“I am getting calls from patients who have follow-up surgeries. You don’t need a surgeon at the COVID-19 wards; the claims by the state government to the High Court, to the media and to the public is incorrect. Not all doctors are deployed to treat COVID-19 patients, what will a neurosurgeon or an orthopedist do when the need is for more anaesthetists and pulmonology doctors?” the doctor asks.

“I am doing my PG to become a surgeon and for three months I haven’t touched a scalpel. I am afraid of forgetting what I had learnt without any practice,” adds Nikhil.

For the past three months, gynaecologists like Dr Ashmitha and Dr Supriya have been shuttling between the gynecology departments of both Osmania and Gandhi hospitals. The doctors attend to pregnant COVID-19 patients.

“When there is a shortage of staff at Osmania, we get called in but when we are understaffed, why don’t the authorities depute doctors from other hospitals to fill the gap at COVID-19 wards at Gandhi?” asks Supriya. “We are only bound to COVID-19 duties and missing out on the course. We are here to learn gynaecology but are taking care of COVID-19 patients. This is a crucial stage in our career, the course is only for two years and we have missed three months. This burden should be shared by all hospitals and not just doctors at Gandhi. We need to decentralise COVID-19 treatment,” she adds.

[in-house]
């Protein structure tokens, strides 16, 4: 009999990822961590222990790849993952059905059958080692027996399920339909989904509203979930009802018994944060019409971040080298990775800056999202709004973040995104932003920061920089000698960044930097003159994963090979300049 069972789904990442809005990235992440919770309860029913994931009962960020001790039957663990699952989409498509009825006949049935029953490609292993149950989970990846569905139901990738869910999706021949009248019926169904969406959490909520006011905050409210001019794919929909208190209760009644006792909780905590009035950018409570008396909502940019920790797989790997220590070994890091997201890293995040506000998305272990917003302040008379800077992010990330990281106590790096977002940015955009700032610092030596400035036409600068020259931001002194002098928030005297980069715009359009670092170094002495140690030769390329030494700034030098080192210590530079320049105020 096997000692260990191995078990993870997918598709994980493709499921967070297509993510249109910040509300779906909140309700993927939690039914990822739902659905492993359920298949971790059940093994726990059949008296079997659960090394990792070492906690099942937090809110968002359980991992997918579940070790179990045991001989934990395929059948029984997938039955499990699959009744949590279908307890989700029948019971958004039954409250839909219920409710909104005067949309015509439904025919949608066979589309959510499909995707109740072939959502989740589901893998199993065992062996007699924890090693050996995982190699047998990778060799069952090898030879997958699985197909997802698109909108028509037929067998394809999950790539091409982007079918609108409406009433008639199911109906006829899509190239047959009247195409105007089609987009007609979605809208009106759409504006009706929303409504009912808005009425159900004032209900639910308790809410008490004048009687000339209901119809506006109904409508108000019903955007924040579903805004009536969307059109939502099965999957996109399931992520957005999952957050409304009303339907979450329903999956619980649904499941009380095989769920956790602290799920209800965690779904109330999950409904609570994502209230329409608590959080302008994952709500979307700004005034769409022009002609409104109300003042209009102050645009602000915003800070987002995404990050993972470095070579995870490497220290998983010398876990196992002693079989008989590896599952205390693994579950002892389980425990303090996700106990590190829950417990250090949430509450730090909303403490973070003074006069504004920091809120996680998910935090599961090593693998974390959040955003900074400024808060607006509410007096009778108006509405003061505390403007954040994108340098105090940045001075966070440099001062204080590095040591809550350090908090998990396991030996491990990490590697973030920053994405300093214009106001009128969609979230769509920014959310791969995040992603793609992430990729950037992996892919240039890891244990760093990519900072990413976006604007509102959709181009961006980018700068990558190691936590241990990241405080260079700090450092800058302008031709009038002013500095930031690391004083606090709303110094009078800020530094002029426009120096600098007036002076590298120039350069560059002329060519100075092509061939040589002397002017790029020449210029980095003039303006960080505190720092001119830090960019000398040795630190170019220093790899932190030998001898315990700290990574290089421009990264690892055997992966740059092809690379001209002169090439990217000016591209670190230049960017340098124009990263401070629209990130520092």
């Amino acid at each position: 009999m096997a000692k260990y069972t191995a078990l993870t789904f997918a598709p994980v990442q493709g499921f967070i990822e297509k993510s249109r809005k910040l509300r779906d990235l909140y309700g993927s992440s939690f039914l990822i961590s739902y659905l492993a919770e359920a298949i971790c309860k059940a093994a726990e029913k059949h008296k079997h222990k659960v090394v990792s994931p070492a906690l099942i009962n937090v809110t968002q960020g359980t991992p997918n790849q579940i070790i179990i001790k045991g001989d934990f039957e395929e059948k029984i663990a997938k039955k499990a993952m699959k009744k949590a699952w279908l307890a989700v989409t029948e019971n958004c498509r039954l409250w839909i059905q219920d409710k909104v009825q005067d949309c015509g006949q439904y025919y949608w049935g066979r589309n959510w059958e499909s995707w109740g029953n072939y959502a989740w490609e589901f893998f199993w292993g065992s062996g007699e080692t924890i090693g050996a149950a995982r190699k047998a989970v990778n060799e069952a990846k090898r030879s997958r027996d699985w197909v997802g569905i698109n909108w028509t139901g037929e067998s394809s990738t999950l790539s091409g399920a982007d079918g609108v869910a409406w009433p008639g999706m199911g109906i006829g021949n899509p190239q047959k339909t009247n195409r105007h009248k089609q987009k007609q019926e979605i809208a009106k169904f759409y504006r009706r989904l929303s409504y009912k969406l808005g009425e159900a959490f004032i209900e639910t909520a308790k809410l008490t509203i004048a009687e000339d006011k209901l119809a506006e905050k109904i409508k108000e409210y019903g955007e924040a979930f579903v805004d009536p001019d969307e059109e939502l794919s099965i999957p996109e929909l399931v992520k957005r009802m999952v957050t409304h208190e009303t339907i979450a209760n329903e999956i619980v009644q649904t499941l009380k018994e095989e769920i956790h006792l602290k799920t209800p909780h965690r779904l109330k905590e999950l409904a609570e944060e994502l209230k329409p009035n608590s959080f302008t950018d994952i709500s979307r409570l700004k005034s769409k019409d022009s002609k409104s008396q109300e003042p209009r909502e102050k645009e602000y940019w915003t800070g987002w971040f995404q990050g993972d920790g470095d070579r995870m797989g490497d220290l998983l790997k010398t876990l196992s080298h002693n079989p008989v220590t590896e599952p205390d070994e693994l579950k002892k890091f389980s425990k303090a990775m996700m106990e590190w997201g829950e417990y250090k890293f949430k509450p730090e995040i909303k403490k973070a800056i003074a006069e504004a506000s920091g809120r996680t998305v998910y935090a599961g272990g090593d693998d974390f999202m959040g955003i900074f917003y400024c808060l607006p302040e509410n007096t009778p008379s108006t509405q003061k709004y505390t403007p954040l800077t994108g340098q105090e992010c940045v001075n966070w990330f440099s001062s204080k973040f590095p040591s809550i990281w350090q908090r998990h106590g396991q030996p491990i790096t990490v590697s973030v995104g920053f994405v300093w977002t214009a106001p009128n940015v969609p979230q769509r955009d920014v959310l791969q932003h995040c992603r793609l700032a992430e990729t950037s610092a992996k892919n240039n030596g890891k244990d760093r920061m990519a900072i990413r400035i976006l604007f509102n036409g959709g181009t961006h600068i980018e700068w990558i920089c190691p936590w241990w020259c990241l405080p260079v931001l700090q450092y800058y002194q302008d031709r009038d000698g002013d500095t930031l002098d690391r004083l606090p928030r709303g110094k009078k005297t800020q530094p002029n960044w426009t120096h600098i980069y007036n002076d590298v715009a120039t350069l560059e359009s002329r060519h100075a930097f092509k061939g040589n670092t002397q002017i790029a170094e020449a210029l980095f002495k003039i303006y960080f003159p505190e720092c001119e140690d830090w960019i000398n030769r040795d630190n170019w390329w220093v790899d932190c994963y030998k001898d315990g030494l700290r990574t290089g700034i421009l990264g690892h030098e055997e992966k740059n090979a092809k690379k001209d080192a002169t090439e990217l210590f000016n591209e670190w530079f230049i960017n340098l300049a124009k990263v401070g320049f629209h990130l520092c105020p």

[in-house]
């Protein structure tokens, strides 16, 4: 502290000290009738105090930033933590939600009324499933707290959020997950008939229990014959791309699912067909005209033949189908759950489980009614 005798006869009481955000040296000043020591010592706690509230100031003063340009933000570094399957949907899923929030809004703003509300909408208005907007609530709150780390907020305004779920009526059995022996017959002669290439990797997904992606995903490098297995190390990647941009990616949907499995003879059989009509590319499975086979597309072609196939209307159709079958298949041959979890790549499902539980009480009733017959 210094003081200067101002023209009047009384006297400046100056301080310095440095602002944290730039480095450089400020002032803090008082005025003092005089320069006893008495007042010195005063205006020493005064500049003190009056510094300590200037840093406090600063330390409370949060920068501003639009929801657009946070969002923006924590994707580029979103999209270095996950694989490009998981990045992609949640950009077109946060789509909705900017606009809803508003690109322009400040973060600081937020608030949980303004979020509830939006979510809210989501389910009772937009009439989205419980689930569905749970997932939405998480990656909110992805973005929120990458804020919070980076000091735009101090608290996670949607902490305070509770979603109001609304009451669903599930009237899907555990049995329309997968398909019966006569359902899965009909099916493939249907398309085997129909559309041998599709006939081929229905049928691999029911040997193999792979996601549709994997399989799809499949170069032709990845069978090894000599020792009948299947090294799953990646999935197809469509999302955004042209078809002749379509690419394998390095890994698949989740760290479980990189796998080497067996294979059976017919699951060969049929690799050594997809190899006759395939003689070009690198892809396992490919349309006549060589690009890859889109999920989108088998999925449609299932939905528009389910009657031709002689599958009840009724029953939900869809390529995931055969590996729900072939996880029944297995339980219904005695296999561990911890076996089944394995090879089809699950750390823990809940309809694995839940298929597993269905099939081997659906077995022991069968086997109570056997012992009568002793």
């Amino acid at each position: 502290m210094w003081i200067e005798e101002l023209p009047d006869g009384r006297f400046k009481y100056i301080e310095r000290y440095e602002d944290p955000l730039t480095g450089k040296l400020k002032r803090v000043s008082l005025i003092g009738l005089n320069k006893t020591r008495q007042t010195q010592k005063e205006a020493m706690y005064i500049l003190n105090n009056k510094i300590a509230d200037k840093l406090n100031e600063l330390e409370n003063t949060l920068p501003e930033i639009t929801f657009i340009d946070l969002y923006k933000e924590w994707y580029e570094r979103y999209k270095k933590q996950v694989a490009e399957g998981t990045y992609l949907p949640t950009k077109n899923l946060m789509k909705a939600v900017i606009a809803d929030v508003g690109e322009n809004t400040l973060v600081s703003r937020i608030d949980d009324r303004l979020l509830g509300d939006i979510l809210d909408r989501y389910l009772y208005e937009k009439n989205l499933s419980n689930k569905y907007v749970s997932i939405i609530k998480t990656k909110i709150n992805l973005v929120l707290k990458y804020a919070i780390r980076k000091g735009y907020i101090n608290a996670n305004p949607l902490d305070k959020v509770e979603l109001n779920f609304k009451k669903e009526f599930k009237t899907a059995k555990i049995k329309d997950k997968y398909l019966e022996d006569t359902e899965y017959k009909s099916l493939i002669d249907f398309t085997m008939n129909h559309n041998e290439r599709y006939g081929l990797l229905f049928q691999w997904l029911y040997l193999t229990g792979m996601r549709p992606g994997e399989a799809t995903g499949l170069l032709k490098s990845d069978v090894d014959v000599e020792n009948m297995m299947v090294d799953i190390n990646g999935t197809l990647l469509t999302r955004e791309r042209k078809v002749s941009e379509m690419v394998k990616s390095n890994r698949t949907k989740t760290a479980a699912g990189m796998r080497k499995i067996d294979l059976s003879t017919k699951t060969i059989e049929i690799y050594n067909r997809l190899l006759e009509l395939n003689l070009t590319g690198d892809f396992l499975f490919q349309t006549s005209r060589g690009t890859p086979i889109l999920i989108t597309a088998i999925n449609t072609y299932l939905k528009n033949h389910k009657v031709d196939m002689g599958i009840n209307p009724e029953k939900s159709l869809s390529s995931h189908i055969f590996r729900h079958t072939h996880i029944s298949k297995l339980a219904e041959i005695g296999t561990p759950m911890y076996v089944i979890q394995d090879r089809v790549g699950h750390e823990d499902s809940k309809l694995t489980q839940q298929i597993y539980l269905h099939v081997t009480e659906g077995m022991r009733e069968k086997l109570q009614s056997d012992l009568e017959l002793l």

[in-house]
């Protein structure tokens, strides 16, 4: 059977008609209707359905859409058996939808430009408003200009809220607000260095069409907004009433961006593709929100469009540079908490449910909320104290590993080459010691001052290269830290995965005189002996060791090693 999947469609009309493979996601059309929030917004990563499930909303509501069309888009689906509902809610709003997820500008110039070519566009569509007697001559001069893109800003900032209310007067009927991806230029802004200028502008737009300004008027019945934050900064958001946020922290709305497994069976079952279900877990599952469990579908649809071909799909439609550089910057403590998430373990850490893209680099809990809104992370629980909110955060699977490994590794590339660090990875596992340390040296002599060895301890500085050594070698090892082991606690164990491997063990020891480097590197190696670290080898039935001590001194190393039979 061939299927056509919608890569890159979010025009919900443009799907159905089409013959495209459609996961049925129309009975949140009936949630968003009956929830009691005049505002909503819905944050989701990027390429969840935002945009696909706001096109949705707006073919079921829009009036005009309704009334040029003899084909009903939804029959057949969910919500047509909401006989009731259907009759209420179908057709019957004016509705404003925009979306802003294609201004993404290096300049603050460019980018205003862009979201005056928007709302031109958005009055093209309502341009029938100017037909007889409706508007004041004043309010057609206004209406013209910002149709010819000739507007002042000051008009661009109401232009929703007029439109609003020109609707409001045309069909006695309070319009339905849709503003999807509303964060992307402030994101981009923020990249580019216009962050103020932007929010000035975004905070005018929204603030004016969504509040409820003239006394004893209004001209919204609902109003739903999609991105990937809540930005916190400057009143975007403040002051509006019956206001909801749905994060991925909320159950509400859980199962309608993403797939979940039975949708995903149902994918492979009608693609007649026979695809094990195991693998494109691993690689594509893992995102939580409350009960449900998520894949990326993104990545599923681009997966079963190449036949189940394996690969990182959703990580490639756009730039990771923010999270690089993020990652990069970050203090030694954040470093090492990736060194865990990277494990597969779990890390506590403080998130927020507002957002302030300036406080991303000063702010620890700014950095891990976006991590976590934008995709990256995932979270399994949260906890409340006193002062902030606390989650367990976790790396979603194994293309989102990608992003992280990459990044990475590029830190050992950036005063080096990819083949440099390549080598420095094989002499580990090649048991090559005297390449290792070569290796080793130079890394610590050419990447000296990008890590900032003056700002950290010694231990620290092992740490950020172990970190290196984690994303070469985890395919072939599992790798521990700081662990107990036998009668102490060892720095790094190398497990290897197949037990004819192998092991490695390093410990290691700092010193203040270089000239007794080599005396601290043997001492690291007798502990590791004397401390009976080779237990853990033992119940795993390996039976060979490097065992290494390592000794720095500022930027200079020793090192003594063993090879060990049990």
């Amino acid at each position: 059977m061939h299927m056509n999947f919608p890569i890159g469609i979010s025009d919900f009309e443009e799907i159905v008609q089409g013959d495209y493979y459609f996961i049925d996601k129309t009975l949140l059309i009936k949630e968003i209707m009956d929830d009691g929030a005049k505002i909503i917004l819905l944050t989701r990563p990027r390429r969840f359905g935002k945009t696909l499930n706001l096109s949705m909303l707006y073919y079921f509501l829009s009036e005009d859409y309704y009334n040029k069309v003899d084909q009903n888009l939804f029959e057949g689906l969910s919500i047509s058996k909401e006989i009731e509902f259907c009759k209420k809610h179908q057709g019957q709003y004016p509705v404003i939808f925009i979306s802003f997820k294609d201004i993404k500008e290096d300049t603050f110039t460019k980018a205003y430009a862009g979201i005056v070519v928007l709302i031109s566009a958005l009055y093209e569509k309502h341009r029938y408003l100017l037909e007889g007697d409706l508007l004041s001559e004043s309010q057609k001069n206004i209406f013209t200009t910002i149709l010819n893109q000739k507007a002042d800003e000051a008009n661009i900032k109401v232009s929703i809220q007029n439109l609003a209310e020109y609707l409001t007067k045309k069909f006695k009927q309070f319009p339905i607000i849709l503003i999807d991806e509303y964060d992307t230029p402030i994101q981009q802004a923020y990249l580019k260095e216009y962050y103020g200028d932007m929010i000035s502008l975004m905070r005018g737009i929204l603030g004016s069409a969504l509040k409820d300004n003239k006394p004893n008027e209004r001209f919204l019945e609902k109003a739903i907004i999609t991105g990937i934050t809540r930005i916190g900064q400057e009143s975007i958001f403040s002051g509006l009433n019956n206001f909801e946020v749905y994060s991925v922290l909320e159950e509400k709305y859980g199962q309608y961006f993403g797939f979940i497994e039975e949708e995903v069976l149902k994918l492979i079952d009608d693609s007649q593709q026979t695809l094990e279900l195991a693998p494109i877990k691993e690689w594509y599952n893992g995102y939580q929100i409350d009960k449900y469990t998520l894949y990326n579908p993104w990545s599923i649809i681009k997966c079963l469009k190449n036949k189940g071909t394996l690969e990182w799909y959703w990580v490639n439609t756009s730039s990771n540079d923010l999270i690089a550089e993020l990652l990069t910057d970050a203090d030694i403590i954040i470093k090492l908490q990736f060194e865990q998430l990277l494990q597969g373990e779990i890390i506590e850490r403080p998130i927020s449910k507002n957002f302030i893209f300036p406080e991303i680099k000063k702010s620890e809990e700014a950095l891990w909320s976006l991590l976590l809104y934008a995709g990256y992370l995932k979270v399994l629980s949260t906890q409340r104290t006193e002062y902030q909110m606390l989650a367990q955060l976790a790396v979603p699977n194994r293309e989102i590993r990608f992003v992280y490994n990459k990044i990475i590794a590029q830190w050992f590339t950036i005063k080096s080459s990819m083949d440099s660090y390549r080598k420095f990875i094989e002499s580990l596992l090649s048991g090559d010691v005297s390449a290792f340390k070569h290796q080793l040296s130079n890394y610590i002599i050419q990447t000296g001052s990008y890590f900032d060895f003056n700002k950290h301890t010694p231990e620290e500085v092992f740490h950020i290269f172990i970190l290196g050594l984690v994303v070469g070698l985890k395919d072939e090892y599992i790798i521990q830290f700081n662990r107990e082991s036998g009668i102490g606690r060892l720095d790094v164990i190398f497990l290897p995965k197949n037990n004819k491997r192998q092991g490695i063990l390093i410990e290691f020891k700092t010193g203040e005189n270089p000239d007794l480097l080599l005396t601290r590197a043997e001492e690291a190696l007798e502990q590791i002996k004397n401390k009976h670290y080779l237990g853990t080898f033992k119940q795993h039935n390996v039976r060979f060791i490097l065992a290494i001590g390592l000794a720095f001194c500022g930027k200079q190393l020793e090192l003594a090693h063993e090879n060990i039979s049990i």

'Goals Commendable, But Not Easy'

Telangana at present brings all COVID-19 positive, both symptomatic and asymptomatic, to the Gandhi hospital for treatment. The doctors, on the other hand, demand the state consider allowing patients to be treated at the district level itself. They want the state to open up treatment for the public at all departments but a section of the hospital to be converted to be dedicated to COVID-19 treatment.